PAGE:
Prior to coming to the Labor Department Fillichio was a senior vice president at Lehman Brothers, the global investment bank, where he promoted the firm’s thought leadership in talent management, diversity recruitment, and philanthropic initiatives.
Previously, he served for seven years as the Vice President for Public Engagement at the Council for Excellence in Government, a national non-partisan think tank that worked to improve government performance and citizen participation, understanding and trust in government. In this role Fillichio convened thought leaders, Members of Congress, journalists, and community members to examine a wide range of public policy issues. Working alongside the newly formed Department of Homeland Security, he led a national initiative to capture public perceptions of safety and emergency preparedness. He also directed the Council’s efforts on attracting the best and brightest to public service and served as program committee chair of the annual Excellence in Government Conference. For his work, he was named in 2004 to Utne Magazine’s list of the “Radical Middle: 10 Americans Reshaping the Future of American Politics.”
In 2013 he was named “Communicator of the Year” by the National Association of Government Communicators.
This is not Fillichio’s first “tour of service” at the US Department of Labor: He was Deputy Assistant Secretary for Public Affairs during the Clinton Administration. He grew up in Chicago, Illinois and Boca Raton, Florida and is a graduate of the John Carroll University in Cleveland, Ohio.
Monday, March 14th, 2011
Advocates estimate that tens of billions dollars are stolen from workers every year through wage theft. A national survey of workers in the United States’ three largest cities – New York, Chicago, and Los Angeles – showed the startling finding that 26 percent of those surveyed in low-wage industries were paid less than the minimum wage in the last year and 75 percent were not paid overtime. The survey showed that 15 percent of the earnings of low-wage workers were stolen each year.
Part of the problem is that often workers don’t have the ability to prove that their wages were stolen. Pay stubs do not have uniform standards that clearly indicate overtime, wage per hour, exact days, and hours worked. Ten states do not even require employers to provide pay stubs for workers. The uneven standards and lack of uniformity and clarity in standards makes it very difficult for workers to prove that wages are stolen.
It would cost employers almost nothing to provide workers with such information. Already, employers are required to keep this information and give it to the IRS, state tax authorities, and the U.S. Department of Labor (DOL), just not to the workers. So it’s not as if companies do not already collect this information—they simply don’t want to give it to workers. Earlier this year, the Department of Labor (DOL) issued a statement indicating it intended to make a rule making greater standards and transparency. The Department announced that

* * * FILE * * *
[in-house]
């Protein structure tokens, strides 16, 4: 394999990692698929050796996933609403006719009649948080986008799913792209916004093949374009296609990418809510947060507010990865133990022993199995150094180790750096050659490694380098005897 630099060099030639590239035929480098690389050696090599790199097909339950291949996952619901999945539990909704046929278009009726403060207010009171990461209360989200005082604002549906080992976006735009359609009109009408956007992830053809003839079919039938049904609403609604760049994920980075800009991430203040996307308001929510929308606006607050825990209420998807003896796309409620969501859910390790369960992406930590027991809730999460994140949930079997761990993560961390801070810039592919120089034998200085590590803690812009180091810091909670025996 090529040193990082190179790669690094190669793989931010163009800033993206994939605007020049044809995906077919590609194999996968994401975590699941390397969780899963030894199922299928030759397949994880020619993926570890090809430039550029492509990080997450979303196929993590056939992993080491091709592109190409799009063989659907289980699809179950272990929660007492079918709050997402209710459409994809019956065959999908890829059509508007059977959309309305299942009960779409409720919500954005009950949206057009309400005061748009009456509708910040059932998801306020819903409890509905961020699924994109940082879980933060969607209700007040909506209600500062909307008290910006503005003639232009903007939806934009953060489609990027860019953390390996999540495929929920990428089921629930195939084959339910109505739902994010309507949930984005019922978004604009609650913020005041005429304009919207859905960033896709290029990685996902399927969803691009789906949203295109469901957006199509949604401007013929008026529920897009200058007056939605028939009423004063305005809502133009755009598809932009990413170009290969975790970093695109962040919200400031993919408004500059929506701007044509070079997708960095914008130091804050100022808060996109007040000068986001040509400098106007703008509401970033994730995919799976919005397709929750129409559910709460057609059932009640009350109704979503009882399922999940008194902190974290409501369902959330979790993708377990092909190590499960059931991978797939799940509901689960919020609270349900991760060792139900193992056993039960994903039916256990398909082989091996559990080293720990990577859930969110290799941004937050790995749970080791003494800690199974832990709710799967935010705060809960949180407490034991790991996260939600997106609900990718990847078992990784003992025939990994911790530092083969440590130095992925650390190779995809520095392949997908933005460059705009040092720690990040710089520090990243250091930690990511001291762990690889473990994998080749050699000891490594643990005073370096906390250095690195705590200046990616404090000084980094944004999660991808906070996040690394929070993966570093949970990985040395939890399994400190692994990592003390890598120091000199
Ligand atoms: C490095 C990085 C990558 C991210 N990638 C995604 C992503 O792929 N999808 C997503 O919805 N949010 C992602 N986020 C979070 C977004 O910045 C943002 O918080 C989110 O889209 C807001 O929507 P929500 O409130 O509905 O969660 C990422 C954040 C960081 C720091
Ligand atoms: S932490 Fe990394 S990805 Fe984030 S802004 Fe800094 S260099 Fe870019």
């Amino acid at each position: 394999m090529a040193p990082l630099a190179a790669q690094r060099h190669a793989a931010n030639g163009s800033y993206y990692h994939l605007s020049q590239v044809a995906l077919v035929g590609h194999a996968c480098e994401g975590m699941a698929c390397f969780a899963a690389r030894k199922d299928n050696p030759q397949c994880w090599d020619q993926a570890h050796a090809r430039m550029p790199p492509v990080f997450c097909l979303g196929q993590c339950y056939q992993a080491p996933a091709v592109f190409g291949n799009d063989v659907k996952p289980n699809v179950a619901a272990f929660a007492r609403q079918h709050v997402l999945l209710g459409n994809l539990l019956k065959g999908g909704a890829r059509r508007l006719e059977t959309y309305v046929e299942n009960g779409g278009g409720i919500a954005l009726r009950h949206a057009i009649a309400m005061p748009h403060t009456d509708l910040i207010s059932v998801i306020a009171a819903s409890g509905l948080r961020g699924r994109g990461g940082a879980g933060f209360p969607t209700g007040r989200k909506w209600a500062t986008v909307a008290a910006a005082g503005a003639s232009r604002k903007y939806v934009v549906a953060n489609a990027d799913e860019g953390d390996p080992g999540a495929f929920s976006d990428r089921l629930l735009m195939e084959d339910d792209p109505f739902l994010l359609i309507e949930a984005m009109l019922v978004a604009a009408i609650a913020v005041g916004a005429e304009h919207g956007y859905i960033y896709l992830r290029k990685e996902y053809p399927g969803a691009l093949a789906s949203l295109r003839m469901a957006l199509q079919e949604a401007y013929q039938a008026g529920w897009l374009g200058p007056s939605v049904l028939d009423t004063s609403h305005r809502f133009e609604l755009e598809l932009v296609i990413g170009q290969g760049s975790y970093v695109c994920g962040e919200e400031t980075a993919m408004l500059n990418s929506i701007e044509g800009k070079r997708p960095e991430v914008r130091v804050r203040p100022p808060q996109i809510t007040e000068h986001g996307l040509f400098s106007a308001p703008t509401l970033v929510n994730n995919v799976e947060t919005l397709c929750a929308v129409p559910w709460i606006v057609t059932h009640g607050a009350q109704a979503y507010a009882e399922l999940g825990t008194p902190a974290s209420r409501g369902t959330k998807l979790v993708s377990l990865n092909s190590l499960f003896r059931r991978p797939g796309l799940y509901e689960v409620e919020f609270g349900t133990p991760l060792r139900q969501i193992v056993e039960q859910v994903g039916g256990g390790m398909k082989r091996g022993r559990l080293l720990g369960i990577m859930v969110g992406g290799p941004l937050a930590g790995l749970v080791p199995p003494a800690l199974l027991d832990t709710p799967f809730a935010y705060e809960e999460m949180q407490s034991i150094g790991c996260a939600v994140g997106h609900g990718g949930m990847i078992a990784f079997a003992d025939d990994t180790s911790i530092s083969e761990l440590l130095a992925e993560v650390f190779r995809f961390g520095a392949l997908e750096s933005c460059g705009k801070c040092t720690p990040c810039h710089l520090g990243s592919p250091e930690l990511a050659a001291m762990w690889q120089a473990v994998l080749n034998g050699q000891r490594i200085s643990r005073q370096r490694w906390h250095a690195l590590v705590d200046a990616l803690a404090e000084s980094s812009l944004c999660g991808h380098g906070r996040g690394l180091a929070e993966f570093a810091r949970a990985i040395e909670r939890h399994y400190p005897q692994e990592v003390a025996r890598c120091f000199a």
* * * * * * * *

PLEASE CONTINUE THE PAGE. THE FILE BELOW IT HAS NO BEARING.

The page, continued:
Wage and Hour Division [of the Department] intends to publish a proposed rule updating the recordkeeping regulation issued under the Fair Labor Standards Act (FLSA) to assist employers in planning to protect workers’ entitlement to wages that they have earned and bring greater transparency and openness to the workplace.
The proposed rule would address notification of workers’ status as employees or some other status such as independent contractors, and whether that worker is entitled to the protections of the FLSA. The proposed rulemaking would also explore requiring employers to provide a wage statement each pay period to their employees.
But anti-wage theft activists are saying the rule is not taking effect quickly enough.
“We are encouraged that the DOL is proposing a regulation that would mandate pay stubs. But the devil is in the details,” says Ted Smukler, policy director at Interfaith Worker’s Justice Center, which has helped make the country’s wage theft crisis visible nationally. “The regulatory language has not been released, even while this has been on the DOL’s agenda since the fall of 2009. Meanwhile, tens of millions of workers are ripped off every week. Whether it’s through regulatory reform or passing national legislation mandating that businesses provide workers detailed pay records, something must be done.”
It goes without saying that struggling American workers need every dollar they earn in order to survive. But as the U.S. economy sputters back to life after the worst recession in 70 years, it’s worth pointing out that eliminating wage theft would not only be the just thing to do—it could prove an economic stimulus.
This blog originally appeared in www.inthesetimes.com on March 10, 2011. Reprinted with Permission.
About the Author: Mike Elk is a third-generation union organizer who has worked for the United Electrical, Radio, and Machine Workers, the Campaign for America’s Future, and the Obama-Biden campaign. Based in Washington D.C., he has appeared as a commentator on CNN, Fox News, and NPR, and writes frequently for In These Times, Alternet, The Atlantic and The American Prospect. Mike Elk is a labor journalist and third-generation union organizer based in Washington, D.C. He has written for Harper’s Magazine, the American Prospect and In These Times.